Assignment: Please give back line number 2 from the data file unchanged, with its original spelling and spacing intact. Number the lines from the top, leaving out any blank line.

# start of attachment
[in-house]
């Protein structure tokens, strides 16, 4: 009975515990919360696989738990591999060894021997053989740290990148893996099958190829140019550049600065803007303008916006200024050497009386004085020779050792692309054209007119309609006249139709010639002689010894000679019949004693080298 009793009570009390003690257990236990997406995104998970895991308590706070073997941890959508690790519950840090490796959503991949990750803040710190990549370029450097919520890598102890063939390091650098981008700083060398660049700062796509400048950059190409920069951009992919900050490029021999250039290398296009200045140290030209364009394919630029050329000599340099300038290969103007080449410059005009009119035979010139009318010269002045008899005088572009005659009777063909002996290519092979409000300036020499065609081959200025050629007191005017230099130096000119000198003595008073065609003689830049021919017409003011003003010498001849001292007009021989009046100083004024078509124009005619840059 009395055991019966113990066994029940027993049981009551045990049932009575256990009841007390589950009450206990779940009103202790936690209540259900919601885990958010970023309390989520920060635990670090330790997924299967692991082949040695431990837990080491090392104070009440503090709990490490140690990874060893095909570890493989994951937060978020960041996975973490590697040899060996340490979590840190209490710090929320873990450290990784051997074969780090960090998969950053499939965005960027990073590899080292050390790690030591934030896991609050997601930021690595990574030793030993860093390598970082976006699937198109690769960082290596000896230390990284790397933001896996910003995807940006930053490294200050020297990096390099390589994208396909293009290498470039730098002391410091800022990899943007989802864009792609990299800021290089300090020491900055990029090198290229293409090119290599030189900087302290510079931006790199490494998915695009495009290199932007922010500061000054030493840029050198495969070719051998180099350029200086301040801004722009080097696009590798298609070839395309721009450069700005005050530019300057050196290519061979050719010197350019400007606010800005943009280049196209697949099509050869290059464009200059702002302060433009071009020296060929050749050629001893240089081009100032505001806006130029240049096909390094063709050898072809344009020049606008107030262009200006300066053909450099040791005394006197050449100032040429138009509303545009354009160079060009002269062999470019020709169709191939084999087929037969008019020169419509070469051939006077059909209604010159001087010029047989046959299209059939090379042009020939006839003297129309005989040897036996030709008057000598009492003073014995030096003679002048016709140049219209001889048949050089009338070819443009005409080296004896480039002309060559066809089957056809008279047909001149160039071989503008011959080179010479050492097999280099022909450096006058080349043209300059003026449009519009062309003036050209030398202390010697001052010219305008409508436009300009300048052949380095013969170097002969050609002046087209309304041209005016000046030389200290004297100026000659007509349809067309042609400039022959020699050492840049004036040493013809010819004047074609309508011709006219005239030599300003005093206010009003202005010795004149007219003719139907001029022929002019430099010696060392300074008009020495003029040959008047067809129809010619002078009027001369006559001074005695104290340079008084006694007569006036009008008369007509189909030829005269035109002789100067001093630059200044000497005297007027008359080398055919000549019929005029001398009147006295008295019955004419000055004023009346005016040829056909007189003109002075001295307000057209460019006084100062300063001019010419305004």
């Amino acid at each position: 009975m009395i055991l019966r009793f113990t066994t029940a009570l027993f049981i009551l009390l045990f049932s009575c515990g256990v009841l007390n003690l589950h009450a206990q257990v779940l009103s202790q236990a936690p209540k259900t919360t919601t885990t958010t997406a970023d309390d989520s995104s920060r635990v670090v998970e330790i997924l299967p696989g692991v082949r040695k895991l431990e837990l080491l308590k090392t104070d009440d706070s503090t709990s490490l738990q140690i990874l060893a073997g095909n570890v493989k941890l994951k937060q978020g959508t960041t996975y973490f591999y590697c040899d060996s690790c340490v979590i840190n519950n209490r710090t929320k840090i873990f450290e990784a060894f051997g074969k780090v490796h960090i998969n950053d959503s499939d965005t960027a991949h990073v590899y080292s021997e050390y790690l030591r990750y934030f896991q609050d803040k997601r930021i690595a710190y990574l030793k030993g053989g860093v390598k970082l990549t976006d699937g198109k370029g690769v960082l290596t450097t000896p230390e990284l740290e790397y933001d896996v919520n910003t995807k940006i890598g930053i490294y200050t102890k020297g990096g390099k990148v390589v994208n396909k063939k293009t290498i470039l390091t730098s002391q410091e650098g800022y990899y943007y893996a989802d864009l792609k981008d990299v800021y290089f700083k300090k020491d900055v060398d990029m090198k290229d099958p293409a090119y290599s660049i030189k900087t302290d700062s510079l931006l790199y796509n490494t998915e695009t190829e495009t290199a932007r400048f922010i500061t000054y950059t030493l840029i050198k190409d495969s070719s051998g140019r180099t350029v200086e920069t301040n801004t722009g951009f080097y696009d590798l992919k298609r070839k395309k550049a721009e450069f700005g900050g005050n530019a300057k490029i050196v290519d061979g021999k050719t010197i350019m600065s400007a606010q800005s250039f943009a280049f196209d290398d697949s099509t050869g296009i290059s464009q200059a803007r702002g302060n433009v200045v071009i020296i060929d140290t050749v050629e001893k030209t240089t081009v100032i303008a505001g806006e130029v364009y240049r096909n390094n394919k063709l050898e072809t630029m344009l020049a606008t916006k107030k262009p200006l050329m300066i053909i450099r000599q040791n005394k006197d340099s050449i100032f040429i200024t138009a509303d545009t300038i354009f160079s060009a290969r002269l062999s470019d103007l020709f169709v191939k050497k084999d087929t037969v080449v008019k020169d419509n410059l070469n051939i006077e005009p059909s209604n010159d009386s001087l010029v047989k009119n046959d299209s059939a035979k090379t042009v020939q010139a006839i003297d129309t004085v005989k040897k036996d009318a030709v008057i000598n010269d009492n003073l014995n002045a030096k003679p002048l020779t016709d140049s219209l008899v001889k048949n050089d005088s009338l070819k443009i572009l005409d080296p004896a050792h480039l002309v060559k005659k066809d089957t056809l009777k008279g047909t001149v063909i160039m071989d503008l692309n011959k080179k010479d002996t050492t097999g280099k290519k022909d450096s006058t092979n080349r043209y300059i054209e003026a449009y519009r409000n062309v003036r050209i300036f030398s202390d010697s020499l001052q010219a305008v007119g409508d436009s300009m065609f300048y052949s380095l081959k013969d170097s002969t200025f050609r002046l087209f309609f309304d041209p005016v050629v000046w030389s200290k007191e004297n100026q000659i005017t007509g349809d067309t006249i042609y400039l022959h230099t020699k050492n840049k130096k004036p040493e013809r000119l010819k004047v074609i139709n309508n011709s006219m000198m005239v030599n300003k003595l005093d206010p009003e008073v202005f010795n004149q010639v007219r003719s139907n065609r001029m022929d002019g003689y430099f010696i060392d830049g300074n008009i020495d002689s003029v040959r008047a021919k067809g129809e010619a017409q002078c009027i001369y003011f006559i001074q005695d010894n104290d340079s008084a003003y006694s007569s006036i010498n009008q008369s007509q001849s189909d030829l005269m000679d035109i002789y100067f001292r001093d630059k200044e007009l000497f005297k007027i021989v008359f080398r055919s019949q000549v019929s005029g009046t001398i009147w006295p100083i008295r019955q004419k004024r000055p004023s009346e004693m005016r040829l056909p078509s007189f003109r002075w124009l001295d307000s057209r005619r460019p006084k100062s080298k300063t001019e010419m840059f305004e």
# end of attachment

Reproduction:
């Protein structure tokens, strides 16, 4: 009975515990919360696989738990591999060894021997053989740290990148893996099958190829140019550049600065803007303008916006200024050497009386004085020779050792692309054209007119309609006249139709010639002689010894000679019949004693080298 009793009570009390003690257990236990997406995104998970895991308590706070073997941890959508690790519950840090490796959503991949990750803040710190990549370029450097919520890598102890063939390091650098981008700083060398660049700062796509400048950059190409920069951009992919900050490029021999250039290398296009200045140290030209364009394919630029050329000599340099300038290969103007080449410059005009009119035979010139009318010269002045008899005088572009005659009777063909002996290519092979409000300036020499065609081959200025050629007191005017230099130096000119000198003595008073065609003689830049021919017409003011003003010498001849001292007009021989009046100083004024078509124009005619840059 009395055991019966113990066994029940027993049981009551045990049932009575256990009841007390589950009450206990779940009103202790936690209540259900919601885990958010970023309390989520920060635990670090330790997924299967692991082949040695431990837990080491090392104070009440503090709990490490140690990874060893095909570890493989994951937060978020960041996975973490590697040899060996340490979590840190209490710090929320873990450290990784051997074969780090960090998969950053499939965005960027990073590899080292050390790690030591934030896991609050997601930021690595990574030793030993860093390598970082976006699937198109690769960082290596000896230390990284790397933001896996910003995807940006930053490294200050020297990096390099390589994208396909293009290498470039730098002391410091800022990899943007989802864009792609990299800021290089300090020491900055990029090198290229293409090119290599030189900087302290510079931006790199490494998915695009495009290199932007922010500061000054030493840029050198495969070719051998180099350029200086301040801004722009080097696009590798298609070839395309721009450069700005005050530019300057050196290519061979050719010197350019400007606010800005943009280049196209697949099509050869290059464009200059702002302060433009071009020296060929050749050629001893240089081009100032505001806006130029240049096909390094063709050898072809344009020049606008107030262009200006300066053909450099040791005394006197050449100032040429138009509303545009354009160079060009002269062999470019020709169709191939084999087929037969008019020169419509070469051939006077059909209604010159001087010029047989046959299209059939090379042009020939006839003297129309005989040897036996030709008057000598009492003073014995030096003679002048016709140049219209001889048949050089009338070819443009005409080296004896480039002309060559066809089957056809008279047909001149160039071989503008011959080179010479050492097999280099022909450096006058080349043209300059003026449009519009062309003036050209030398202390010697001052010219305008409508436009300009300048052949380095013969170097002969050609002046087209309304041209005016000046030389200290004297100026000659007509349809067309042609400039022959020699050492840049004036040493013809010819004047074609309508011709006219005239030599300003005093206010009003202005010795004149007219003719139907001029022929002019430099010696060392300074008009020495003029040959008047067809129809010619002078009027001369006559001074005695104290340079008084006694007569006036009008008369007509189909030829005269035109002789100067001093630059200044000497005297007027008359080398055919000549019929005029001398009147006295008295019955004419000055004023009346005016040829056909007189003109002075001295307000057209460019006084100062300063001019010419305004």